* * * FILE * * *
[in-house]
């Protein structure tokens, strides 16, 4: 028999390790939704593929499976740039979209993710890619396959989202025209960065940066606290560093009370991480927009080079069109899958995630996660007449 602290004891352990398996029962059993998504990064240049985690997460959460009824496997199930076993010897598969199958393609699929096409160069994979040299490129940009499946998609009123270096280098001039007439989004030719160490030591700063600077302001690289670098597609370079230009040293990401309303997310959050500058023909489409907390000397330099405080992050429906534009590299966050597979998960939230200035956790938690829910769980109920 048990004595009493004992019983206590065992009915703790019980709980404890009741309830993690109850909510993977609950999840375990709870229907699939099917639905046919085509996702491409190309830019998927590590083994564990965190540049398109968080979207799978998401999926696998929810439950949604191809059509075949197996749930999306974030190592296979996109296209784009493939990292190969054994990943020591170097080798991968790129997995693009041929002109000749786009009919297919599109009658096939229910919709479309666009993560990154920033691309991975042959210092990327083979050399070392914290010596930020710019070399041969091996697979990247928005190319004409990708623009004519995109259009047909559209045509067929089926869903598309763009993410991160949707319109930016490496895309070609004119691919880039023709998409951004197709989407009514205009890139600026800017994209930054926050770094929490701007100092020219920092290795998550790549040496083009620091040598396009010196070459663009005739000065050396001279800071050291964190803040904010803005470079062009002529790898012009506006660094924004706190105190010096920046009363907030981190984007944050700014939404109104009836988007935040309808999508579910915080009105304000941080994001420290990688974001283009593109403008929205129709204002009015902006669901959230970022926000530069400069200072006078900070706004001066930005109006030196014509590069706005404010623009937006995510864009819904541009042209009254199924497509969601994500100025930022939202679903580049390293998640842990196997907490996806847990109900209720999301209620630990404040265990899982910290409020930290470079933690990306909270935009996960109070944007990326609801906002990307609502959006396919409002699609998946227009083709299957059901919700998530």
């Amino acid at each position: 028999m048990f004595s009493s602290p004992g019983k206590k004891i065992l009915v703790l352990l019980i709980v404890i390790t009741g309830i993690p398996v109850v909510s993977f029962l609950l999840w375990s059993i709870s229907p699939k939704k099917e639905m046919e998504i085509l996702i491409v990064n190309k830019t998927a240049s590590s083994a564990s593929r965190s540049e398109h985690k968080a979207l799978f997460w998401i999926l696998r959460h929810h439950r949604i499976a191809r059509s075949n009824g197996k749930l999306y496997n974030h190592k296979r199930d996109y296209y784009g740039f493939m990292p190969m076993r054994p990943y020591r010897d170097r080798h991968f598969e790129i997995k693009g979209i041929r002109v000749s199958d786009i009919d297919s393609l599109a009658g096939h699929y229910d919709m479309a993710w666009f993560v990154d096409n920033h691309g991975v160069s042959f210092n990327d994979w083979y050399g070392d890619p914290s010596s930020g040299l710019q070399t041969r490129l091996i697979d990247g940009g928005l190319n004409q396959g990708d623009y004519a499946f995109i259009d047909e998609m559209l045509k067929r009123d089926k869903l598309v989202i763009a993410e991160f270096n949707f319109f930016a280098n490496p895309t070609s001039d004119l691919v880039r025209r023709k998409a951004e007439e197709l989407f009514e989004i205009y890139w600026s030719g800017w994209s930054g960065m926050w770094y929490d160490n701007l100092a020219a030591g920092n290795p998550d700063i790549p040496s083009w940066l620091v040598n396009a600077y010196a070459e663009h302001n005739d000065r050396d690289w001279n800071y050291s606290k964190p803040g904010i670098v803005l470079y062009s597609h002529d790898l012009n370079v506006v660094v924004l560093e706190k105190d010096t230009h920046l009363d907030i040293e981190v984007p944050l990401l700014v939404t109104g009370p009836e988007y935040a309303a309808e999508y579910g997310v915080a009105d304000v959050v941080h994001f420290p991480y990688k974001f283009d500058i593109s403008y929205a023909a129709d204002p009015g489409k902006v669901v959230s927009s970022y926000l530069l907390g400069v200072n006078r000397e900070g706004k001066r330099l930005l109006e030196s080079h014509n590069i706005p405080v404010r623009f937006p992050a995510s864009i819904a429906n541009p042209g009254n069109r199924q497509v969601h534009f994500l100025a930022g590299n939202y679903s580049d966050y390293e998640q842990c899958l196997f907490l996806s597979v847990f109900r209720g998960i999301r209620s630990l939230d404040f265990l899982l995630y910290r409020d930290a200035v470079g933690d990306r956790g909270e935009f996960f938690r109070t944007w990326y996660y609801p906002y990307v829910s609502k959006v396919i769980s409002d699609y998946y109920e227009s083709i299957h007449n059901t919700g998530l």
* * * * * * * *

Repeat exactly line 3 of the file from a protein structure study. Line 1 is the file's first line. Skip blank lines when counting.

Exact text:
């Amino acid at each position: 028999m048990f004595s009493s602290p004992g019983k206590k004891i065992l009915v703790l352990l019980i709980v404890i390790t009741g309830i993690p398996v109850v909510s993977f029962l609950l999840w375990s059993i709870s229907p699939k939704k099917e639905m046919e998504i085509l996702i491409v990064n190309k830019t998927a240049s590590s083994a564990s593929r965190s540049e398109h985690k968080a979207l799978f997460w998401i999926l696998r959460h929810h439950r949604i499976a191809r059509s075949n009824g197996k749930l999306y496997n974030h190592k296979r199930d996109y296209y784009g740039f493939m990292p190969m076993r054994p990943y020591r010897d170097r080798h991968f598969e790129i997995k693009g979209i041929r002109v000749s199958d786009i009919d297919s393609l599109a009658g096939h699929y229910d919709m479309a993710w666009f993560v990154d096409n920033h691309g991975v160069s042959f210092n990327d994979w083979y050399g070392d890619p914290s010596s930020g040299l710019q070399t041969r490129l091996i697979d990247g940009g928005l190319n004409q396959g990708d623009y004519a499946f995109i259009d047909e998609m559209l045509k067929r009123d089926k869903l598309v989202i763009a993410e991160f270096n949707f319109f930016a280098n490496p895309t070609s001039d004119l691919v880039r025209r023709k998409a951004e007439e197709l989407f009514e989004i205009y890139w600026s030719g800017w994209s930054g960065m926050w770094y929490d160490n701007l100092a020219a030591g920092n290795p998550d700063i790549p040496s083009w940066l620091v040598n396009a600077y010196a070459e663009h302001n005739d000065r050396d690289w001279n800071y050291s606290k964190p803040g904010i670098v803005l470079y062009s597609h002529d790898l012009n370079v506006v660094v924004l560093e706190k105190d010096t230009h920046l009363d907030i040293e981190v984007p944050l990401l700014v939404t109104g009370p009836e988007y935040a309303a309808e999508y579910g997310v915080a009105d304000v959050v941080h994001f420290p991480y990688k974001f283009d500058i593109s403008y929205a023909a129709d204002p009015g489409k902006v669901v959230s927009s970022y926000l530069l907390g400069v200072n006078r000397e900070g706004k001066r330099l930005l109006e030196s080079h014509n590069i706005p405080v404010r623009f937006p992050a995510s864009i819904a429906n541009p042209g009254n069109r199924q497509v969601h534009f994500l100025a930022g590299n939202y679903s580049d966050y390293e998640q842990c899958l196997f907490l996806s597979v847990f109900r209720g998960i999301r209620s630990l939230d404040f265990l899982l995630y910290r409020d930290a200035v470079g933690d990306r956790g909270e935009f996960f938690r109070t944007w990326y996660y609801p906002y990307v829910s609502k959006v396919i769980s409002d699609y998946y109920e227009s083709i299957h007449n059901t919700g998530l």